Global governments will raise around $22 billion (£14.8bn) this year by putting a price on carbon.
That’s a “significant” increase from $15 billion (£9.6bn) in 2014, according to a report from the Climate Markets and Investment Association (CMIA).
Around three quarters of the revenue raised will be in Europe which has an emissions trading system (ETS) as well as carbon taxes in some countries, it added.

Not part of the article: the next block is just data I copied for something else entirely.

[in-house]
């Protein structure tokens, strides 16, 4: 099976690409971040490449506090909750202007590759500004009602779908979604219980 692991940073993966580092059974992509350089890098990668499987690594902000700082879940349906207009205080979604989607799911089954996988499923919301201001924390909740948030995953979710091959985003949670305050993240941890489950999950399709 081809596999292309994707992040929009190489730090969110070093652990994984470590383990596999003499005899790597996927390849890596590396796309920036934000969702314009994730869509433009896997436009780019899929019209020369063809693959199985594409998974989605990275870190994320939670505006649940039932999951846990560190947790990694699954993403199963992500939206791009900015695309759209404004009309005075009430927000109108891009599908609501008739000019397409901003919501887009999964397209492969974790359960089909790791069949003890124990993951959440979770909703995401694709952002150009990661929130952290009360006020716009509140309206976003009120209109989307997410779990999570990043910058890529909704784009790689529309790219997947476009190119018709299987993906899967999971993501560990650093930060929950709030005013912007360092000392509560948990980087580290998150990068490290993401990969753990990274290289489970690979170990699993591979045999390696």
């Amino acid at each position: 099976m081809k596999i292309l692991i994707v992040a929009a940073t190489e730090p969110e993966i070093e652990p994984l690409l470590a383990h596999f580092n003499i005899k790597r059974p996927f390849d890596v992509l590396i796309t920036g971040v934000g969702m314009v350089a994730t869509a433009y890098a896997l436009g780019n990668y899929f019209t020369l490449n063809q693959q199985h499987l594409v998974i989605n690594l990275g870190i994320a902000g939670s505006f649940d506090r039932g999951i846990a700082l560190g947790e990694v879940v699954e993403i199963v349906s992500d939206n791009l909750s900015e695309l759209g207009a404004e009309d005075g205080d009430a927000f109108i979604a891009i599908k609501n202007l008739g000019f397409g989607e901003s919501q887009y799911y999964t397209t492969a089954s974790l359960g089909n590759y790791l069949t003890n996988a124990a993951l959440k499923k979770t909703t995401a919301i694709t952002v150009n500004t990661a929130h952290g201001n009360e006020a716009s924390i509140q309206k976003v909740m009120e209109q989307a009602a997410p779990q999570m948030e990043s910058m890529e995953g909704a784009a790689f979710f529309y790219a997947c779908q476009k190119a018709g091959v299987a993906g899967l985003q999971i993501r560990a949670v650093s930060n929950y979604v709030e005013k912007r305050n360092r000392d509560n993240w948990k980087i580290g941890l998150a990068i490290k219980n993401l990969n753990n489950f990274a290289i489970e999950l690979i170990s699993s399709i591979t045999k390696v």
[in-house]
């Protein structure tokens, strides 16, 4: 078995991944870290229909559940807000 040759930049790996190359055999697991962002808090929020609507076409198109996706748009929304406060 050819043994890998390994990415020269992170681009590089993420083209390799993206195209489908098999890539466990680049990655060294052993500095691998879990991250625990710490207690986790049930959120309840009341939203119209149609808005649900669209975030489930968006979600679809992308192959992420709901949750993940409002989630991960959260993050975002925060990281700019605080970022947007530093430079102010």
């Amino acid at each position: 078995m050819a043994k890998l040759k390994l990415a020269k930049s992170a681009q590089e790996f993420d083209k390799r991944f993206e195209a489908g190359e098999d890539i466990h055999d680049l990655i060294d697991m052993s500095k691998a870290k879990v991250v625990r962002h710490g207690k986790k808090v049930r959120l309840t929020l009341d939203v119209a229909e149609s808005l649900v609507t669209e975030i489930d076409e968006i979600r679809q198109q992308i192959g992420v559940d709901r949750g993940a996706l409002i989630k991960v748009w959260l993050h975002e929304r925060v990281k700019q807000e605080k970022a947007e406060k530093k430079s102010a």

Carbon tax and pricing schemes have also increased in the UK, France, Scandinavia and California.
Revenues from carbon pricing “appear likely to continue to increase” around the world and continuing debate will be needed about how these funds should best be used in the future, the report suggests.
Richard Folland, Executive Director at CMIA said: “Carbon pricing looks likely to be a signature issue at the Paris COP21 as a contribution to the public policy debate.”